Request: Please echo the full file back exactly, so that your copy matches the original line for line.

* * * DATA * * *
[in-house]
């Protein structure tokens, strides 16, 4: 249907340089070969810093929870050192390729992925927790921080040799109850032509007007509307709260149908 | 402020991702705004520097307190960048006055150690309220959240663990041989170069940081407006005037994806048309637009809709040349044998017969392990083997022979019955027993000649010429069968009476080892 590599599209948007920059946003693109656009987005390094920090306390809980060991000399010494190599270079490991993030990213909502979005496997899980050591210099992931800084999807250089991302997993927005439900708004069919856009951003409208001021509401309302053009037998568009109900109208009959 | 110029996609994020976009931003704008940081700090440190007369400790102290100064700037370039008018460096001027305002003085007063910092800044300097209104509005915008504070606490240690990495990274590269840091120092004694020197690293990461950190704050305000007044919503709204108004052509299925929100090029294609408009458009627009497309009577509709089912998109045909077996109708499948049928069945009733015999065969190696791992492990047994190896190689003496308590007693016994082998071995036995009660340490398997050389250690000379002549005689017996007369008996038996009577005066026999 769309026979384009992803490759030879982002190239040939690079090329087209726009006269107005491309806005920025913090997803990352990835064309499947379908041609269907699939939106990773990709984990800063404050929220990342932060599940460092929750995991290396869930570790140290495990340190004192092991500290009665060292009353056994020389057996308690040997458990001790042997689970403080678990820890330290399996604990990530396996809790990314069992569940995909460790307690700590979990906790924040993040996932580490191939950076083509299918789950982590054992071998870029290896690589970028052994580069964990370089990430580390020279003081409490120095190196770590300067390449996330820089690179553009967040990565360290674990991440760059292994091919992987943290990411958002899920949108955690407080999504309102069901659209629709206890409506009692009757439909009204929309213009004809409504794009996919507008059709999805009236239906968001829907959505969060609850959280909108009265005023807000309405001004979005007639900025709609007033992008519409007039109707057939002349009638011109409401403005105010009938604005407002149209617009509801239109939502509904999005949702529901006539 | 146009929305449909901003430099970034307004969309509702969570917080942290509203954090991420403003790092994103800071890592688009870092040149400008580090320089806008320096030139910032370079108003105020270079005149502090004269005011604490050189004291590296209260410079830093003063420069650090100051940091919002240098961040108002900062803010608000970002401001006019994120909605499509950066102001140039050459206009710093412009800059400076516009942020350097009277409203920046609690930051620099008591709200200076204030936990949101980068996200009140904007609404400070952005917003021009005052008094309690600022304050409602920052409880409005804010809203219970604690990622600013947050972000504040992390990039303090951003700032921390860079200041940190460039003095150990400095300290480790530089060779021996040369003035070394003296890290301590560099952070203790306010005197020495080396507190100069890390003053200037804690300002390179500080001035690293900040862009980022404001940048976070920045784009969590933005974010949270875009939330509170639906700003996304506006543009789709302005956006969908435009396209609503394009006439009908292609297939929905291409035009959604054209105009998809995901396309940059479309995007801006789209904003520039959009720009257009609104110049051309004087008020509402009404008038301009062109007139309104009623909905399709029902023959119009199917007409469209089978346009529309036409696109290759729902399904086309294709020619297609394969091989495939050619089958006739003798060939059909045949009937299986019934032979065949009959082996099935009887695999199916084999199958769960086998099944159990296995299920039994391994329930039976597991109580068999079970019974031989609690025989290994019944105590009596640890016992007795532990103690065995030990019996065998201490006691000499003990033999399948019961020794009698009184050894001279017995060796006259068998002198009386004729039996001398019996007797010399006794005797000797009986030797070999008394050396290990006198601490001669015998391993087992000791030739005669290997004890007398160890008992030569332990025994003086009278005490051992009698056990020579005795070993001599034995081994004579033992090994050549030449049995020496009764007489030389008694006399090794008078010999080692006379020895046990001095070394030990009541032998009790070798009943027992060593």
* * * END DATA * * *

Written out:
[in-house]
């Protein structure tokens, strides 16, 4: 249907340089070969810093929870050192390729992925927790921080040799109850032509007007509307709260149908 | 402020991702705004520097307190960048006055150690309220959240663990041989170069940081407006005037994806048309637009809709040349044998017969392990083997022979019955027993000649010429069968009476080892 590599599209948007920059946003693109656009987005390094920090306390809980060991000399010494190599270079490991993030990213909502979005496997899980050591210099992931800084999807250089991302997993927005439900708004069919856009951003409208001021509401309302053009037998568009109900109208009959 | 110029996609994020976009931003704008940081700090440190007369400790102290100064700037370039008018460096001027305002003085007063910092800044300097209104509005915008504070606490240690990495990274590269840091120092004694020197690293990461950190704050305000007044919503709204108004052509299925929100090029294609408009458009627009497309009577509709089912998109045909077996109708499948049928069945009733015999065969190696791992492990047994190896190689003496308590007693016994082998071995036995009660340490398997050389250690000379002549005689017996007369008996038996009577005066026999 769309026979384009992803490759030879982002190239040939690079090329087209726009006269107005491309806005920025913090997803990352990835064309499947379908041609269907699939939106990773990709984990800063404050929220990342932060599940460092929750995991290396869930570790140290495990340190004192092991500290009665060292009353056994020389057996308690040997458990001790042997689970403080678990820890330290399996604990990530396996809790990314069992569940995909460790307690700590979990906790924040993040996932580490191939950076083509299918789950982590054992071998870029290896690589970028052994580069964990370089990430580390020279003081409490120095190196770590300067390449996330820089690179553009967040990565360290674990991440760059292994091919992987943290990411958002899920949108955690407080999504309102069901659209629709206890409506009692009757439909009204929309213009004809409504794009996919507008059709999805009236239906968001829907959505969060609850959280909108009265005023807000309405001004979005007639900025709609007033992008519409007039109707057939002349009638011109409401403005105010009938604005407002149209617009509801239109939502509904999005949702529901006539 | 146009929305449909901003430099970034307004969309509702969570917080942290509203954090991420403003790092994103800071890592688009870092040149400008580090320089806008320096030139910032370079108003105020270079005149502090004269005011604490050189004291590296209260410079830093003063420069650090100051940091919002240098961040108002900062803010608000970002401001006019994120909605499509950066102001140039050459206009710093412009800059400076516009942020350097009277409203920046609690930051620099008591709200200076204030936990949101980068996200009140904007609404400070952005917003021009005052008094309690600022304050409602920052409880409005804010809203219970604690990622600013947050972000504040992390990039303090951003700032921390860079200041940190460039003095150990400095300290480790530089060779021996040369003035070394003296890290301590560099952070203790306010005197020495080396507190100069890390003053200037804690300002390179500080001035690293900040862009980022404001940048976070920045784009969590933005974010949270875009939330509170639906700003996304506006543009789709302005956006969908435009396209609503394009006439009908292609297939929905291409035009959604054209105009998809995901396309940059479309995007801006789209904003520039959009720009257009609104110049051309004087008020509402009404008038301009062109007139309104009623909905399709029902023959119009199917007409469209089978346009529309036409696109290759729902399904086309294709020619297609394969091989495939050619089958006739003798060939059909045949009937299986019934032979065949009959082996099935009887695999199916084999199958769960086998099944159990296995299920039994391994329930039976597991109580068999079970019974031989609690025989290994019944105590009596640890016992007795532990103690065995030990019996065998201490006691000499003990033999399948019961020794009698009184050894001279017995060796006259068998002198009386004729039996001398019996007797010399006794005797000797009986030797070999008394050396290990006198601490001669015998391993087992000791030739005669290997004890007398160890008992030569332990025994003086009278005490051992009698056990020579005795070993001599034995081994004579033992090994050549030449049995020496009764007489030389008694006399090794008078010999080692006379020895046990001095070394030990009541032998009790070798009943027992060593």